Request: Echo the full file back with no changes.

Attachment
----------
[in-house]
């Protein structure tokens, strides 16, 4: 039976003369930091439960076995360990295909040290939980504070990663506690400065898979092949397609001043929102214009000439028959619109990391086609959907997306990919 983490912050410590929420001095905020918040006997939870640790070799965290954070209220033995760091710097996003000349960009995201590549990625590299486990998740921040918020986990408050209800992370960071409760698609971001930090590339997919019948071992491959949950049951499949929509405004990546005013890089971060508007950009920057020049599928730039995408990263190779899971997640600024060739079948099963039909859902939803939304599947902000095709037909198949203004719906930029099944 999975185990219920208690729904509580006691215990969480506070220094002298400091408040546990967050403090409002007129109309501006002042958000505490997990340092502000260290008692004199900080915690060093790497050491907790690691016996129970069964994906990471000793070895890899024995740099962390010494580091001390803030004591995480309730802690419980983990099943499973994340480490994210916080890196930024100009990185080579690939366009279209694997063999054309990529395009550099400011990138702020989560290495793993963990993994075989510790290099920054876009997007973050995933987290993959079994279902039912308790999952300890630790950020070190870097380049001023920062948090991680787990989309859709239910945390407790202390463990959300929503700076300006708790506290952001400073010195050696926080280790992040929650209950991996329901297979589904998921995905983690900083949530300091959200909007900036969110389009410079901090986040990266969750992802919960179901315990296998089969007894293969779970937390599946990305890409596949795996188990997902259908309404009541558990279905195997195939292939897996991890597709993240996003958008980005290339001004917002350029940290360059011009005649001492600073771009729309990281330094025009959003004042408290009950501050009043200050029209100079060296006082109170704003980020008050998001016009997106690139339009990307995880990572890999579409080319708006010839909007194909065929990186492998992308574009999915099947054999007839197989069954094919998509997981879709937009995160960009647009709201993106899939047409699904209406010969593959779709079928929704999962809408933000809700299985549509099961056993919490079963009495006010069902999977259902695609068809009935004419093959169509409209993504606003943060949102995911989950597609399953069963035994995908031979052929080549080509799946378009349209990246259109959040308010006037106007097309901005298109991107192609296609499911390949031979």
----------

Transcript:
[in-house]
């Protein structure tokens, strides 16, 4: 039976003369930091439960076995360990295909040290939980504070990663506690400065898979092949397609001043929102214009000439028959619109990391086609959907997306990919 983490912050410590929420001095905020918040006997939870640790070799965290954070209220033995760091710097996003000349960009995201590549990625590299486990998740921040918020986990408050209800992370960071409760698609971001930090590339997919019948071992491959949950049951499949929509405004990546005013890089971060508007950009920057020049599928730039995408990263190779899971997640600024060739079948099963039909859902939803939304599947902000095709037909198949203004719906930029099944 999975185990219920208690729904509580006691215990969480506070220094002298400091408040546990967050403090409002007129109309501006002042958000505490997990340092502000260290008692004199900080915690060093790497050491907790690691016996129970069964994906990471000793070895890899024995740099962390010494580091001390803030004591995480309730802690419980983990099943499973994340480490994210916080890196930024100009990185080579690939366009279209694997063999054309990529395009550099400011990138702020989560290495793993963990993994075989510790290099920054876009997007973050995933987290993959079994279902039912308790999952300890630790950020070190870097380049001023920062948090991680787990989309859709239910945390407790202390463990959300929503700076300006708790506290952001400073010195050696926080280790992040929650209950991996329901297979589904998921995905983690900083949530300091959200909007900036969110389009410079901090986040990266969750992802919960179901315990296998089969007894293969779970937390599946990305890409596949795996188990997902259908309404009541558990279905195997195939292939897996991890597709993240996003958008980005290339001004917002350029940290360059011009005649001492600073771009729309990281330094025009959003004042408290009950501050009043200050029209100079060296006082109170704003980020008050998001016009997106690139339009990307995880990572890999579409080319708006010839909007194909065929990186492998992308574009999915099947054999007839197989069954094919998509997981879709937009995160960009647009709201993106899939047409699904209406010969593959779709079928929704999962809408933000809700299985549509099961056993919490079963009495006010069902999977259902695609068809009935004419093959169509409209993504606003943060949102995911989950597609399953069963035994995908031979052929080549080509799946378009349209990246259109959040308010006037106007097309901005298109991107192609296609499911390949031979």